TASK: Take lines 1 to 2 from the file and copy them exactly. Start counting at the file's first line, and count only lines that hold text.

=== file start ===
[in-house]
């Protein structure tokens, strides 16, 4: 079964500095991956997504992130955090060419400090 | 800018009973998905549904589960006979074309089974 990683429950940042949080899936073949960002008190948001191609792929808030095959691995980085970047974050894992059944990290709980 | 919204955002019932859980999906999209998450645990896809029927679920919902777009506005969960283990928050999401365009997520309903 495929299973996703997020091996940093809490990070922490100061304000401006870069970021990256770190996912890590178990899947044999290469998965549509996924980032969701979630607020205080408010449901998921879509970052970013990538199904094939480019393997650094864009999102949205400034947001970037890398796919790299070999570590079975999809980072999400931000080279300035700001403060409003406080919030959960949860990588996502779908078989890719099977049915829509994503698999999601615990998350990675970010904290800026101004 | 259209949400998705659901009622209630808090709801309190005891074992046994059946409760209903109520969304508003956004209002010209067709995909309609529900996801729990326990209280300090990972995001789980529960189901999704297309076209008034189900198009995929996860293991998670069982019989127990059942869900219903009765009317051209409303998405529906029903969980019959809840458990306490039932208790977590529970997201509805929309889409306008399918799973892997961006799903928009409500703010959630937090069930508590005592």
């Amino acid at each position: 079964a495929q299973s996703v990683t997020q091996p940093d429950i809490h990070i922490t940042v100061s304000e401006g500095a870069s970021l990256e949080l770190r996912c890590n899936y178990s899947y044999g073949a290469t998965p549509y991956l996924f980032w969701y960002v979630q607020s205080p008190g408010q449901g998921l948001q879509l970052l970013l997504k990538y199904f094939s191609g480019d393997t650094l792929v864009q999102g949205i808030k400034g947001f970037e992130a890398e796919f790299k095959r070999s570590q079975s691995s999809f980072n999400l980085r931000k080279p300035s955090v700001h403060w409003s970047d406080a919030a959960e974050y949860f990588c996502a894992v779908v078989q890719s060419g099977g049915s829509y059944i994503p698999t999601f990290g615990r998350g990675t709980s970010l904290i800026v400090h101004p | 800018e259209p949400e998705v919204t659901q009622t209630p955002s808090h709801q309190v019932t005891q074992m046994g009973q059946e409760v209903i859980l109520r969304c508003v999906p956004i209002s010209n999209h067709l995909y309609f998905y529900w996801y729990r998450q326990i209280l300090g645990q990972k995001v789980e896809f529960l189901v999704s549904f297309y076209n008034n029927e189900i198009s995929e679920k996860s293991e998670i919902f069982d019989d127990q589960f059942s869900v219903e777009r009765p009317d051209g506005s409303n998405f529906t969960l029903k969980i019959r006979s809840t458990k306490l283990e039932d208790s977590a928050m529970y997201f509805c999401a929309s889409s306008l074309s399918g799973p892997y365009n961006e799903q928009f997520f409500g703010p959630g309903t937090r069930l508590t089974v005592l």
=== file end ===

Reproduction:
[in-house]
């Protein structure tokens, strides 16, 4: 079964500095991956997504992130955090060419400090 | 800018009973998905549904589960006979074309089974 990683429950940042949080899936073949960002008190948001191609792929808030095959691995980085970047974050894992059944990290709980 | 919204955002019932859980999906999209998450645990896809029927679920919902777009506005969960283990928050999401365009997520309903 495929299973996703997020091996940093809490990070922490100061304000401006870069970021990256770190996912890590178990899947044999290469998965549509996924980032969701979630607020205080408010449901998921879509970052970013990538199904094939480019393997650094864009999102949205400034947001970037890398796919790299070999570590079975999809980072999400931000080279300035700001403060409003406080919030959960949860990588996502779908078989890719099977049915829509994503698999999601615990998350990675970010904290800026101004 | 259209949400998705659901009622209630808090709801309190005891074992046994059946409760209903109520969304508003956004209002010209067709995909309609529900996801729990326990209280300090990972995001789980529960189901999704297309076209008034189900198009995929996860293991998670069982019989127990059942869900219903009765009317051209409303998405529906029903969980019959809840458990306490039932208790977590529970997201509805929309889409306008399918799973892997961006799903928009409500703010959630937090069930508590005592």